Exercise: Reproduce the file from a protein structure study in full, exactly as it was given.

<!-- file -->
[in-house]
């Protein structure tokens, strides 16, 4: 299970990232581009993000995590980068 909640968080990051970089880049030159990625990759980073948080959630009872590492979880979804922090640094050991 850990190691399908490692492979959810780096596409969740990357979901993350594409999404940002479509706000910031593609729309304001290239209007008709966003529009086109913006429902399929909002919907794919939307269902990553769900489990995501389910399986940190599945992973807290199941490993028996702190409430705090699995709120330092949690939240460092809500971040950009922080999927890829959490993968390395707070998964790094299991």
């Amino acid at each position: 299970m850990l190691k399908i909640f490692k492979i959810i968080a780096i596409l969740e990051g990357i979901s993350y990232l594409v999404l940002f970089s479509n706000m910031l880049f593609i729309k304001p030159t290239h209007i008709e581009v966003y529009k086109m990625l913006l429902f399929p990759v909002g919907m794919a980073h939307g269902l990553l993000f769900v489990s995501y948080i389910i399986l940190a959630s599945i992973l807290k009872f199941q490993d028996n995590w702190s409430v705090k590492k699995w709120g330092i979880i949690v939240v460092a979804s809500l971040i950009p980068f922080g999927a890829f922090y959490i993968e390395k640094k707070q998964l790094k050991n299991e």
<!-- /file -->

[in-house]
């Protein structure tokens, strides 16, 4: 299970990232581009993000995590980068 909640968080990051970089880049030159990625990759980073948080959630009872590492979880979804922090640094050991 850990190691399908490692492979959810780096596409969740990357979901993350594409999404940002479509706000910031593609729309304001290239209007008709966003529009086109913006429902399929909002919907794919939307269902990553769900489990995501389910399986940190599945992973807290199941490993028996702190409430705090699995709120330092949690939240460092809500971040950009922080999927890829959490993968390395707070998964790094299991």
């Amino acid at each position: 299970m850990l190691k399908i909640f490692k492979i959810i968080a780096i596409l969740e990051g990357i979901s993350y990232l594409v999404l940002f970089s479509n706000m910031l880049f593609i729309k304001p030159t290239h209007i008709e581009v966003y529009k086109m990625l913006l429902f399929p990759v909002g919907m794919a980073h939307g269902l990553l993000f769900v489990s995501y948080i389910i399986l940190a959630s599945i992973l807290k009872f199941q490993d028996n995590w702190s409430v705090k590492k699995w709120g330092i979880i949690v939240v460092a979804s809500l971040i950009p980068f922080g999927a890829f922090y959490i993968e390395k640094k707070q998964l790094k050991n299991e």